In 1972, I was traveling in India for my first time with writer Curtis Hartman. There had been rioting brought on by tensions between the Hindu and Muslim communities in the old ancient city of Varanasi and we found ourselves stuck in a hotel when a 24 hour curfew had been imposed by police. At the bar we met Nasruddin, an enthusiastic young man who suggested we sneak through the police barriers to visit his home in a carpet-weaving village called Bhadohi. In the predawn, we could see camels and elephants loaded with carpet rolls moving slowly along the Grand Trunk Highway, a one-lane road that carried the dense flow of traffic across the center of India. The village was a place of fine craftsmen, all employed in some part of hand making carpets that would be exported to Europe and the United States.  It was when I entered the home of the spinner that I first decided I wanted to “follow the tread” of the textile story.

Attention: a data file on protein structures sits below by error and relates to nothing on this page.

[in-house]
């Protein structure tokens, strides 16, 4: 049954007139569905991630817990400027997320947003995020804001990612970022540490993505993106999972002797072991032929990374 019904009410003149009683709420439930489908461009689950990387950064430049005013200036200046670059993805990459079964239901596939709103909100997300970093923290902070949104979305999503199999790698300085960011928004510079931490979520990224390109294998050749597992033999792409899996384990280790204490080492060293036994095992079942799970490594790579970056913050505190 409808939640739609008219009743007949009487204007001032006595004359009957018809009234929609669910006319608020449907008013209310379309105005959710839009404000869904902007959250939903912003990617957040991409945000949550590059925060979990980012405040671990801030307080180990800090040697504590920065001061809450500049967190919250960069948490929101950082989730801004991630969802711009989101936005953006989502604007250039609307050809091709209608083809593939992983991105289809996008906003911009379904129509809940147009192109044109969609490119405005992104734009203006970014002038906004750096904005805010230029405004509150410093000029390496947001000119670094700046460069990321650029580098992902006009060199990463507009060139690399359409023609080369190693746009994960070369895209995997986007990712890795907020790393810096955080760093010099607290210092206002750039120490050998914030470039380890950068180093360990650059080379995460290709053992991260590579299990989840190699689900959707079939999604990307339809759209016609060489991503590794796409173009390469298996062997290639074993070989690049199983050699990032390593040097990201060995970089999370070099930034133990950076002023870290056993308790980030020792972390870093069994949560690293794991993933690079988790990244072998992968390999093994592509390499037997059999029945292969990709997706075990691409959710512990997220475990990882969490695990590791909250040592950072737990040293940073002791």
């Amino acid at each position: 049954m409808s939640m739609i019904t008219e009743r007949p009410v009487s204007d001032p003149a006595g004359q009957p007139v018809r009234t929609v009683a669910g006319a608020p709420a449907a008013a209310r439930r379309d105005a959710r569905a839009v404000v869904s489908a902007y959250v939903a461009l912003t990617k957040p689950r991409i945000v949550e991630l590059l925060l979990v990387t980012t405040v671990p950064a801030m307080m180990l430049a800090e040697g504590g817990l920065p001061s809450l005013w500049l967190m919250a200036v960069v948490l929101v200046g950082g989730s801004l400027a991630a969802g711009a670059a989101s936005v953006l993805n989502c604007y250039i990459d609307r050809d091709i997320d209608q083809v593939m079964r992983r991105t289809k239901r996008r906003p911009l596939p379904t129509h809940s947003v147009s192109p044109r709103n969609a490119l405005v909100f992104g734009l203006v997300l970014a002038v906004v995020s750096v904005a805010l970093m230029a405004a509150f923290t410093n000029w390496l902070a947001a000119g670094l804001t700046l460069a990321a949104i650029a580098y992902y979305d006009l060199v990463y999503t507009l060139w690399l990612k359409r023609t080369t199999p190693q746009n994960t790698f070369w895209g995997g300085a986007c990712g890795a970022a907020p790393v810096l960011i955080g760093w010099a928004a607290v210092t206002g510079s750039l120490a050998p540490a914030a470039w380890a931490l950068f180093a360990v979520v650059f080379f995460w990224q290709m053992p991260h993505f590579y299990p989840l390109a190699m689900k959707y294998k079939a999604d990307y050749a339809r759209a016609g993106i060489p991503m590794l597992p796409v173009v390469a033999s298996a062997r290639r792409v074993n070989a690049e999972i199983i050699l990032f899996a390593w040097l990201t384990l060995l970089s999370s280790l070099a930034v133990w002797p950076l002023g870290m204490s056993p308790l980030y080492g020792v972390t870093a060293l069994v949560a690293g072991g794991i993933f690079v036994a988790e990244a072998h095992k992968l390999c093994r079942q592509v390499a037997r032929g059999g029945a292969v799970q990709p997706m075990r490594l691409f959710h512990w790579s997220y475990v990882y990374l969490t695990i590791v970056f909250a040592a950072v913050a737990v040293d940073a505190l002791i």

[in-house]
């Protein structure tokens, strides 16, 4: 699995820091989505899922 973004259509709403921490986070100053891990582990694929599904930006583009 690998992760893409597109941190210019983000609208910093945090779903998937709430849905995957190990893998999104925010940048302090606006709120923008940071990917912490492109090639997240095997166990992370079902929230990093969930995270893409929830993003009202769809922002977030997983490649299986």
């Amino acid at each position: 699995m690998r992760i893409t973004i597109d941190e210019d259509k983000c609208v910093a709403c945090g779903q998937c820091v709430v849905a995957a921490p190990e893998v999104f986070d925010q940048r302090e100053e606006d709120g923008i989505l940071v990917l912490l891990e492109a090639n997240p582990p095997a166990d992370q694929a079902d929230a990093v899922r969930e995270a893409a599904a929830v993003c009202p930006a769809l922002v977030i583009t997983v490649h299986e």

The Spinner

by Cary Wolinsky
Item number:  CW0018
Location:  Bhadohi, Uttar Pradesh, India
Created:  1972    Copyright:  1972

Edition and Image Sizes:  Not including border. 
27h by 18w inches, edition 30        

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Frame:  Unframed
Print Method:  Archival Inkjet
Signature:  Obverse, right side, Cary S Wolinsky

Gallery Information:  Pucker Gallery, Boston

Copyrights in work are retained by artist.